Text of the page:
Recently I've been thinking about my favourite biome - the grasslands - and when they came to prominence in Australia. Was it because of megafauna? Was it because of climate? Was it because of Aboriginal burning? So, I started reviewing the literature and thought I'd share my findings here. It's a fascinating topic and one that I'm pretty sure most biologists / grassland aficionados /ecologists aren't entirely familiar with.
|Mitchell Grass grasslands - widespread in |
north-eastern Australia, but when did they
come to prominence?
Grasses originated in Gondwana during the Cretaceous (>65 million years ago (Ma)) with some speculation that graminoids possibly originated in East Gondwana, notably the area that later became Australia. In Australia, however, there are almost no early preserved grass macro-fossils, possibly due to the bias towards their preservation in wet environments. The earliest record of Australian grass pollen is from the mid Eocene (~45 Ma), but it has always been relatively sparse in the Australian fossil record, only becoming most abundant within the last 2 million years.
Grass pollen first occurs in north-western Australia, possibly forming savannah by the mid-Miocene (~15 Ma). The expansion of open vegetation types accelerated in the late Miocene due to increased climate seasonality. There were rapid evolutionary radiations in many large Australian groups such as the sclerophyll taxa Eucalyptus, Banksia and Allocasuarina at this time, as well as grasses. Austrostipa, for example, originated and began to diversify between 25 and 10 Ma, and a rapid radiation occurred, indicated by a high diversification rate at that time. Increasing taxonomic diversity may have resulted from adaptation to newly derived arid niches caused by climatic changes.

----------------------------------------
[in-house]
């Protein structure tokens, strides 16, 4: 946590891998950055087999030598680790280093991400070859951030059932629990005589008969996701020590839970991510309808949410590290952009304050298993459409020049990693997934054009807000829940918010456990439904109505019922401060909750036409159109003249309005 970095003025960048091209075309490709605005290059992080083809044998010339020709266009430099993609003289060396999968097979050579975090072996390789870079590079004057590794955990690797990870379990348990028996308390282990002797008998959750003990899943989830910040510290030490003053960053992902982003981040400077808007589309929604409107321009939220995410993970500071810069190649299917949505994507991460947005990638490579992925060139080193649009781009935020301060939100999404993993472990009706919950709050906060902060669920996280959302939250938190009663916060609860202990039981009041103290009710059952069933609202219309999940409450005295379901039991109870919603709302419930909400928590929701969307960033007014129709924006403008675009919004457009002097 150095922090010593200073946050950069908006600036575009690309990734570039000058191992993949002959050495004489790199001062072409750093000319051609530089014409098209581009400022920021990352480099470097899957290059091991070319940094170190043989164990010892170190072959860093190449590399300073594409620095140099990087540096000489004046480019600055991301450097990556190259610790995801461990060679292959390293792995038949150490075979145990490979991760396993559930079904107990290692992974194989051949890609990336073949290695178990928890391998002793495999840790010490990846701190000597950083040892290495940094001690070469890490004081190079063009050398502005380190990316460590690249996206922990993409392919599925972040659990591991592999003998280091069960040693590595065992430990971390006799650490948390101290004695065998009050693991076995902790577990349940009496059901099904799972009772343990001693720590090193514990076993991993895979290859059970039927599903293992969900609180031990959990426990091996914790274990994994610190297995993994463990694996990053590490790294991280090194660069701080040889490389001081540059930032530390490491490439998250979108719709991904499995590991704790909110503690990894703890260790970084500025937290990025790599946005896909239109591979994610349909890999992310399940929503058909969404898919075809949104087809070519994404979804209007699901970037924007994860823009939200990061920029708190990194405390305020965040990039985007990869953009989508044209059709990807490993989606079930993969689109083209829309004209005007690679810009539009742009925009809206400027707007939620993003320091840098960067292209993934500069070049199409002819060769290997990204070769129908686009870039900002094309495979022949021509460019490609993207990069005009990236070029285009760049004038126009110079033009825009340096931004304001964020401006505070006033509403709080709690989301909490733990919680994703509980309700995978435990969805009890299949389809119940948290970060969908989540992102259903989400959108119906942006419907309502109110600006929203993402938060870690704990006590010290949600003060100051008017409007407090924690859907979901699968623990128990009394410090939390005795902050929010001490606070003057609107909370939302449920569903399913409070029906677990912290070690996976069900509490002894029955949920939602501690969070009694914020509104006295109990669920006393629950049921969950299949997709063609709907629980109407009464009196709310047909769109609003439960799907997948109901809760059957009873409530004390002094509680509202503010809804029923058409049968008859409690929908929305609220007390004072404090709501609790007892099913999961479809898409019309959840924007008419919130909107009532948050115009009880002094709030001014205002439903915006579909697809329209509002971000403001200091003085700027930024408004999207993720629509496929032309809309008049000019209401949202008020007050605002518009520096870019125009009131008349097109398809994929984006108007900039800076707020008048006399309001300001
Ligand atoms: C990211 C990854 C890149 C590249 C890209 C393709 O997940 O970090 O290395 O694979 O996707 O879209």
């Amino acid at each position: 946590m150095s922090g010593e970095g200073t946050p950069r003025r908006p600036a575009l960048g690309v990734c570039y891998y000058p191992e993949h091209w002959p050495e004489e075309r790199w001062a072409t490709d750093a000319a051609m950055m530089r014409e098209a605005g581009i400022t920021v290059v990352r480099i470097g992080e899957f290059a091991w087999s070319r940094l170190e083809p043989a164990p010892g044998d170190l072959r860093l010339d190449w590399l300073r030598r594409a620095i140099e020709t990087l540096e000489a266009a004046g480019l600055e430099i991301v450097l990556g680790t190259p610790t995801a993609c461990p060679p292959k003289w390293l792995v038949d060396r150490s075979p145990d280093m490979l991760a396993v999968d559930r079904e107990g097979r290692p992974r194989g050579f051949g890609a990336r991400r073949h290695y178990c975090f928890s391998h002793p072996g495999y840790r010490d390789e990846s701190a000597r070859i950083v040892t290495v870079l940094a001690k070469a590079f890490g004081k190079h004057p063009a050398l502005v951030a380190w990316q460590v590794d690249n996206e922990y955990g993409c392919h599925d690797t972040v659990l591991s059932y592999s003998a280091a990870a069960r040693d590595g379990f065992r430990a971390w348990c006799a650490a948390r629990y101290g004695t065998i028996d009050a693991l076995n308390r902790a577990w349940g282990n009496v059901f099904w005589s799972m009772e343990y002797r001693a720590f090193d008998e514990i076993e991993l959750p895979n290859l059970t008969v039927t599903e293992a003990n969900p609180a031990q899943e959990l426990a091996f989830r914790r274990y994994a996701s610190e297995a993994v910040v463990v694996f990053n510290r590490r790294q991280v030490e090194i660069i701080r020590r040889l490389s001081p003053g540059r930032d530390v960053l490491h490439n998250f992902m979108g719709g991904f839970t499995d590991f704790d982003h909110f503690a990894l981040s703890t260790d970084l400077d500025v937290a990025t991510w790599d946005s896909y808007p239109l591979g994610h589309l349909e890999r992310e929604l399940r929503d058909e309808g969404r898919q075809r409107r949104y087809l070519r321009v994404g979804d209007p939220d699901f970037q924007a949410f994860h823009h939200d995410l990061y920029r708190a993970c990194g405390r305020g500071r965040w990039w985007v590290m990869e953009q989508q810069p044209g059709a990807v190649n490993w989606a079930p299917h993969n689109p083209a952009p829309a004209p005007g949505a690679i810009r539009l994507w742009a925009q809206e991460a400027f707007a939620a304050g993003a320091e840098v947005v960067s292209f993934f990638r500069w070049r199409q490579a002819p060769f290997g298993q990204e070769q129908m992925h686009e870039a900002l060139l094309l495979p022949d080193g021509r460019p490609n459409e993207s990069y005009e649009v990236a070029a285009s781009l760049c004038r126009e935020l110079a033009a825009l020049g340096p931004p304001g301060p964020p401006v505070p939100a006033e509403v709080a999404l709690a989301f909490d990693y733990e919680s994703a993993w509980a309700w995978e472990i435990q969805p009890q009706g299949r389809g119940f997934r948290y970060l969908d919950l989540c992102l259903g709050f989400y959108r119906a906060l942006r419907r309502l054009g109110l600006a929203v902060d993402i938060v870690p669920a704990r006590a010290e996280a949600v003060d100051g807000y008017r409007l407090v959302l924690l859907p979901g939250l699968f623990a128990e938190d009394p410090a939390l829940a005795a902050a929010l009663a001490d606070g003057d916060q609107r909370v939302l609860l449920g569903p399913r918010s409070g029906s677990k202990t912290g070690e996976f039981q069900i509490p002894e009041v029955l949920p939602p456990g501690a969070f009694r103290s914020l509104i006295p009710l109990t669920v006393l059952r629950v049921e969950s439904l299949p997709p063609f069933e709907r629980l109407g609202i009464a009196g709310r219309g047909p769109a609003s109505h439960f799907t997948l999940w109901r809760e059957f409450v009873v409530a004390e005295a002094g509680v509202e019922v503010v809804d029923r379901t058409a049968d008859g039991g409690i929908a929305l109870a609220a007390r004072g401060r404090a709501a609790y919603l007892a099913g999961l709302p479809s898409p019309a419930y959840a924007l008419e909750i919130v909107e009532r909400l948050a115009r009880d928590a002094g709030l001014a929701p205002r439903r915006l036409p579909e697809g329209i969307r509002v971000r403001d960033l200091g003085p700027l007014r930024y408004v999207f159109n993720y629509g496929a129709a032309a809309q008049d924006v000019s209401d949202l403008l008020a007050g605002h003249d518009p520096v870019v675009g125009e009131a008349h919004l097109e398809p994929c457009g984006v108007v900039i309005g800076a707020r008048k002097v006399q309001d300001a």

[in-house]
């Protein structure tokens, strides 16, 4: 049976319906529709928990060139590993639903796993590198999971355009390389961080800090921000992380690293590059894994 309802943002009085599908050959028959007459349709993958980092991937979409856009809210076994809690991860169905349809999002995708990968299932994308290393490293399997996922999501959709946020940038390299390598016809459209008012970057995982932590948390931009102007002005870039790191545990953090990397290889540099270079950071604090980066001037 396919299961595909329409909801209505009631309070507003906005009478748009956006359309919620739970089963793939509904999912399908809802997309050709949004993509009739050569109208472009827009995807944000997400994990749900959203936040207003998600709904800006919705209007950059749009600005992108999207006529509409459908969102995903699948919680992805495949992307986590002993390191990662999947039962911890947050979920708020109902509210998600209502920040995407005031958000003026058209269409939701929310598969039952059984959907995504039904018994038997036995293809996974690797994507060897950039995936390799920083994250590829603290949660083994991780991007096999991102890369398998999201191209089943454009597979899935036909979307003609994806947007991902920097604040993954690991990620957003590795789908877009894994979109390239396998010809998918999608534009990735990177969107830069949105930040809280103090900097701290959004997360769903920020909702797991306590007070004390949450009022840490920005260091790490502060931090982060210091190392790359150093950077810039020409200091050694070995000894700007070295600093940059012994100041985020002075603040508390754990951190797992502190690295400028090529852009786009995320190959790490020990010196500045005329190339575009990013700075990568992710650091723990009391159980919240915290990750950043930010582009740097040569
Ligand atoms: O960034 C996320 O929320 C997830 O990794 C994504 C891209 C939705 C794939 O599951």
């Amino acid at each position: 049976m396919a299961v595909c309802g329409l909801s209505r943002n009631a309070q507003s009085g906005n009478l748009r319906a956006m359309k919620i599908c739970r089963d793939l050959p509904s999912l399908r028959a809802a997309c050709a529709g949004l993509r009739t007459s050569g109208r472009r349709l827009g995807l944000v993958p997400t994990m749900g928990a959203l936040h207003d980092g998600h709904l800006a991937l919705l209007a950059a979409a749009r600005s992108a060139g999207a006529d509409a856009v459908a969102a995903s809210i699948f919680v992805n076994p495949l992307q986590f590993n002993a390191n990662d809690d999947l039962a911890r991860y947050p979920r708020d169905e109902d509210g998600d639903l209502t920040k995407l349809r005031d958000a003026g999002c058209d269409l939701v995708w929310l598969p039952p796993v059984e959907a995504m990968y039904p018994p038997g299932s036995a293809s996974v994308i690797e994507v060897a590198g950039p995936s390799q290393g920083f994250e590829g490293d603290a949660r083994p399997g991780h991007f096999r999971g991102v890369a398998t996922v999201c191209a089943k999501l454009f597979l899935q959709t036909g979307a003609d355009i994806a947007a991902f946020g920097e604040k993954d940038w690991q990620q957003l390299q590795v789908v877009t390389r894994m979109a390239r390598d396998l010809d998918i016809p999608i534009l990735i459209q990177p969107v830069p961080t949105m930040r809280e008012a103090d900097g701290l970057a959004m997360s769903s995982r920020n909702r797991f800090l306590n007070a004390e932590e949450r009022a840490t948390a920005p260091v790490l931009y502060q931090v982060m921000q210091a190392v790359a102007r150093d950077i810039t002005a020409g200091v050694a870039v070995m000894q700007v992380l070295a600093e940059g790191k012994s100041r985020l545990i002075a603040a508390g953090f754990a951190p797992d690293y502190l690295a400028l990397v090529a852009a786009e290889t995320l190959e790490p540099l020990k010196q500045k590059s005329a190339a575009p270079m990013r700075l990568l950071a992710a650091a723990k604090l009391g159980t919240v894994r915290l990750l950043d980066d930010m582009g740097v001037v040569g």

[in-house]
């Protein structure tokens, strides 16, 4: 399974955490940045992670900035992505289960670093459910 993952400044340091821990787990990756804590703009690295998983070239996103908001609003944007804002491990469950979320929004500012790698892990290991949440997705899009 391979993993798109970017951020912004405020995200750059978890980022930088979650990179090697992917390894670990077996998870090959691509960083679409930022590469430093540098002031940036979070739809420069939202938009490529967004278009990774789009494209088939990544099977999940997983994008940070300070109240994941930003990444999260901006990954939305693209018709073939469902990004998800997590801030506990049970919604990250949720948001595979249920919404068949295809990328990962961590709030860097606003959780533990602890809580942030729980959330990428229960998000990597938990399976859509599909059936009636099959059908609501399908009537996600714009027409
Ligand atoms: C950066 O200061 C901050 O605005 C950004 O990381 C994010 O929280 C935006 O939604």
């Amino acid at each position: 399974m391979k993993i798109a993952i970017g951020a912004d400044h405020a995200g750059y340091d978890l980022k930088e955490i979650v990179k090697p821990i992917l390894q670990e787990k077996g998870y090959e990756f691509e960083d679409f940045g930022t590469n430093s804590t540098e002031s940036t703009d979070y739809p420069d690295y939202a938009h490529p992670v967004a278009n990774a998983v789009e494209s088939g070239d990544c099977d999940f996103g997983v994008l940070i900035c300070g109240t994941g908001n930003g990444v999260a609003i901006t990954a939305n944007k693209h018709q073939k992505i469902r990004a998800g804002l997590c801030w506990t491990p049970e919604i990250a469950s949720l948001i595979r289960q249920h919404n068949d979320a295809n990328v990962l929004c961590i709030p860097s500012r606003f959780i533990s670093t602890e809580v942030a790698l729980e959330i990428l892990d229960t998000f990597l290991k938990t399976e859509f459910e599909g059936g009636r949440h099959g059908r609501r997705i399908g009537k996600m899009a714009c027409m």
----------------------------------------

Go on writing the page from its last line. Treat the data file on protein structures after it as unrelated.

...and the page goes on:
|Themeda triandra - one of the most widespread|
C4 grasses in Australia
Many grasses that are now common in
C4 grasses extended into the temperate regions of the south of Australia, most notably, Themeda, the genera that subsequently became the dominant mesic grassland type in the south-east of the continent. In southern Australia, however, grasses did not achieve their current prominence until the Late Pleistocene. Explanations for the C4 expansion across the landscape in the Miocene have invoked changes in the seasonality of climate, particularly climate drying, given the C4 pathway appears to give grasses a competitive advantage in arid environments, and to changes in fire regimes. Increases in the abundance of the major C4 clades Paniceae and Andropogoneae were thought most favoured by these changed conditions, although the reasons for the rise of C4 grasslands per se are still debated. New research, for instance, suggests that the C3 Pooideae (which include the Stipeae) expanded into cooler climates rather than being outcompeted by C4 grasses, an event that is possibly as important as the global C4 expansion.
Jacobs, B.F., Kingston, J.D. & Jacobs, L.L. (1999) The origin of grass-dominated ecosystems. Annals of the Missouri Botanical Garden 86, 590-643.